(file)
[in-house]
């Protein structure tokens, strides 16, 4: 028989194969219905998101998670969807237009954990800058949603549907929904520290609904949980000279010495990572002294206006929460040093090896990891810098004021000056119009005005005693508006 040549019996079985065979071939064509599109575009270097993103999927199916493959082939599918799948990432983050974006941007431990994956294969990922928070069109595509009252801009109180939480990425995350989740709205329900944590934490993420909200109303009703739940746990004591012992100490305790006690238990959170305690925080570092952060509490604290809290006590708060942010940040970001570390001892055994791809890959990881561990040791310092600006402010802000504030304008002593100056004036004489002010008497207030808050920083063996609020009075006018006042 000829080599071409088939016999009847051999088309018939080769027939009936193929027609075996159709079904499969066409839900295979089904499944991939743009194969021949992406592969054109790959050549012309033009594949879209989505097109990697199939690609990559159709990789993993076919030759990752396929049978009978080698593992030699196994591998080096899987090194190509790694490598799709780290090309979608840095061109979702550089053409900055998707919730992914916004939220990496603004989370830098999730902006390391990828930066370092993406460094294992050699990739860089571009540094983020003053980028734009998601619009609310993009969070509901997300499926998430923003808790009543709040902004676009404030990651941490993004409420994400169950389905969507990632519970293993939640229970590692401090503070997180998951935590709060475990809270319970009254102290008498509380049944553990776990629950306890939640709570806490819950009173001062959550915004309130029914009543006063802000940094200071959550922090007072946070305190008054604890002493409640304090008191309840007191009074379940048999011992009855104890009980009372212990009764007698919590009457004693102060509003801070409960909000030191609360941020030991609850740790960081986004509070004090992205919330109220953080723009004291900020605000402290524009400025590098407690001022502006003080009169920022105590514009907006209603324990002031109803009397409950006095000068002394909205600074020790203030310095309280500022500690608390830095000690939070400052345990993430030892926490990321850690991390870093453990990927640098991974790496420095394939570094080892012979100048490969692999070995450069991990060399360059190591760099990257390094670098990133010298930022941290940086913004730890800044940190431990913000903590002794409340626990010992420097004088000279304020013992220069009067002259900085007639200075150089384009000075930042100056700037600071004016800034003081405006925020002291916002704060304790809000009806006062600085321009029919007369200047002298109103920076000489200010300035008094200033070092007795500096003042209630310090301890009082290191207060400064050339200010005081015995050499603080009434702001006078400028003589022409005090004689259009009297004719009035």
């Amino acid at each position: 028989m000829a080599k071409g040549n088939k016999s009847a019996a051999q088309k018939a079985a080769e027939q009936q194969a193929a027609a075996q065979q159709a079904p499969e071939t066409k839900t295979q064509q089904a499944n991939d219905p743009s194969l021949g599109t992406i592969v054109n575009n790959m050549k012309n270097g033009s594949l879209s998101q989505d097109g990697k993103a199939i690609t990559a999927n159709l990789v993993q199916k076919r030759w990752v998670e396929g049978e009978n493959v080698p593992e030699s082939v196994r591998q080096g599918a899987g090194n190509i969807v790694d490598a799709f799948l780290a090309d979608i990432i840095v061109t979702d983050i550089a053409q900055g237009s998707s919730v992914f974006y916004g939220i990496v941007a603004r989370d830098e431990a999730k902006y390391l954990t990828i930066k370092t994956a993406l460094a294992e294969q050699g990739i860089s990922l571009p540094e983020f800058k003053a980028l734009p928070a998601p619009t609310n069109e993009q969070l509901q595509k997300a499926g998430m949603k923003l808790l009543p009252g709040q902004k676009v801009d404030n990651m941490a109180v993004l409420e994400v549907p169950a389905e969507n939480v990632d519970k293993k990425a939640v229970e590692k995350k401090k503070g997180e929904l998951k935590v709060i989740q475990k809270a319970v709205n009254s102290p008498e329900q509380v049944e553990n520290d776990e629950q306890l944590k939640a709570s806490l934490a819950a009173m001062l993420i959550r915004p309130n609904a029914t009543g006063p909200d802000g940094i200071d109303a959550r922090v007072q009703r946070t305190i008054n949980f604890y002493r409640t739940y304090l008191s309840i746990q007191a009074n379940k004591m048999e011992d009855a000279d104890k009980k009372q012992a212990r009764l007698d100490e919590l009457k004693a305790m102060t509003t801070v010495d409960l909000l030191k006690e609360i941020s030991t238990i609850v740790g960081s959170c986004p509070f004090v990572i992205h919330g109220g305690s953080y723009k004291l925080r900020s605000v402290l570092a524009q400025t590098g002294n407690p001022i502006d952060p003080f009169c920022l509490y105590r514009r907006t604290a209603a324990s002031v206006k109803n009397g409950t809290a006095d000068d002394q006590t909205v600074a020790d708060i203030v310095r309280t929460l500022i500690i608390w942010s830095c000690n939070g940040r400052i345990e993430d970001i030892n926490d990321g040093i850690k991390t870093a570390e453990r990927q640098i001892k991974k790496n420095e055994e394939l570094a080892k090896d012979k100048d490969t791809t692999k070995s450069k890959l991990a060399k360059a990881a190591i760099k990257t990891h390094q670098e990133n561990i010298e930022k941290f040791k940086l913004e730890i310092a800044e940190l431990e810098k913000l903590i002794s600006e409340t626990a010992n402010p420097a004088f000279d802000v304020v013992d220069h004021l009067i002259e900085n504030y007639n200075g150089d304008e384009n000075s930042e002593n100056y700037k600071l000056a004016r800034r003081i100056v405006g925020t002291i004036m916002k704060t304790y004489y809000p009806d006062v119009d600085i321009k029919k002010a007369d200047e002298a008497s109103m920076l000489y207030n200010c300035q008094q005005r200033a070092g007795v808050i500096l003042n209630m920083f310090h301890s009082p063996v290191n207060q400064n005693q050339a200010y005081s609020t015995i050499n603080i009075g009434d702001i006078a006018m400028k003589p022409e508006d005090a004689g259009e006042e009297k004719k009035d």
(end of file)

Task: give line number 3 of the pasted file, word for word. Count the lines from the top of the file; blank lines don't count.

């Amino acid at each position: 028989m000829a080599k071409g040549n088939k016999s009847a019996a051999q088309k018939a079985a080769e027939q009936q194969a193929a027609a075996q065979q159709a079904p499969e071939t066409k839900t295979q064509q089904a499944n991939d219905p743009s194969l021949g599109t992406i592969v054109n575009n790959m050549k012309n270097g033009s594949l879209s998101q989505d097109g990697k993103a199939i690609t990559a999927n159709l990789v993993q199916k076919r030759w990752v998670e396929g049978e009978n493959v080698p593992e030699s082939v196994r591998q080096g599918a899987g090194n190509i969807v790694d490598a799709f799948l780290a090309d979608i990432i840095v061109t979702d983050i550089a053409q900055g237009s998707s919730v992914f974006y916004g939220i990496v941007a603004r989370d830098e431990a999730k902006y390391l954990t990828i930066k370092t994956a993406l460094a294992e294969q050699g990739i860089s990922l571009p540094e983020f800058k003053a980028l734009p928070a998601p619009t609310n069109e993009q969070l509901q595509k997300a499926g998430m949603k923003l808790l009543p009252g709040q902004k676009v801009d404030n990651m941490a109180v993004l409420e994400v549907p169950a389905e969507n939480v990632d519970k293993k990425a939640v229970e590692k995350k401090k503070g997180e929904l998951k935590v709060i989740q475990k809270a319970v709205n009254s102290p008498e329900q509380v049944e553990n520290d776990e629950q306890l944590k939640a709570s806490l934490a819950a009173m001062l993420i959550r915004p309130n609904a029914t009543g006063p909200d802000g940094i200071d109303a959550r922090v007072q009703r946070t305190i008054n949980f604890y002493r409640t739940y304090l008191s309840i746990q007191a009074n379940k004591m048999e011992d009855a000279d104890k009980k009372q012992a212990r009764l007698d100490e919590l009457k004693a305790m102060t509003t801070v010495d409960l909000l030191k006690e609360i941020s030991t238990i609850v740790g960081s959170c986004p509070f004090v990572i992205h919330g109220g305690s953080y723009k004291l925080r900020s605000v402290l570092a524009q400025t590098g002294n407690p001022i502006d952060p003080f009169c920022l509490y105590r514009r907006t604290a209603a324990s002031v206006k109803n009397g409950t809290a006095d000068d002394q006590t909205v600074a020790d708060i203030v310095r309280t929460l500022i500690i608390w942010s830095c000690n939070g940040r400052i345990e993430d970001i030892n926490d990321g040093i850690k991390t870093a570390e453990r990927q640098i001892k991974k790496n420095e055994e394939l570094a080892k090896d012979k100048d490969t791809t692999k070995s450069k890959l991990a060399k360059a990881a190591i760099k990257t990891h390094q670098e990133n561990i010298e930022k941290f040791k940086l913004e730890i310092a800044e940190l431990e810098k913000l903590i002794s600006e409340t626990a010992n402010p420097a004088f000279d802000v304020v013992d220069h004021l009067i002259e900085n504030y007639n200075g150089d304008e384009n000075s930042e002593n100056y700037k600071l000056a004016r800034r003081i100056v405006g925020t002291i004036m916002k704060t304790y004489y809000p009806d006062v119009d600085i321009k029919k002010a007369d200047e002298a008497s109103m920076l000489y207030n200010c300035q008094q005005r200033a070092g007795v808050i500096l003042n209630m920083f310090h301890s009082p063996v290191n207060q400064n005693q050339a200010y005081s609020t015995i050499n603080i009075g009434d702001i006078a006018m400028k003589p022409e508006d005090a004689g259009e006042e009297k004719k009035d």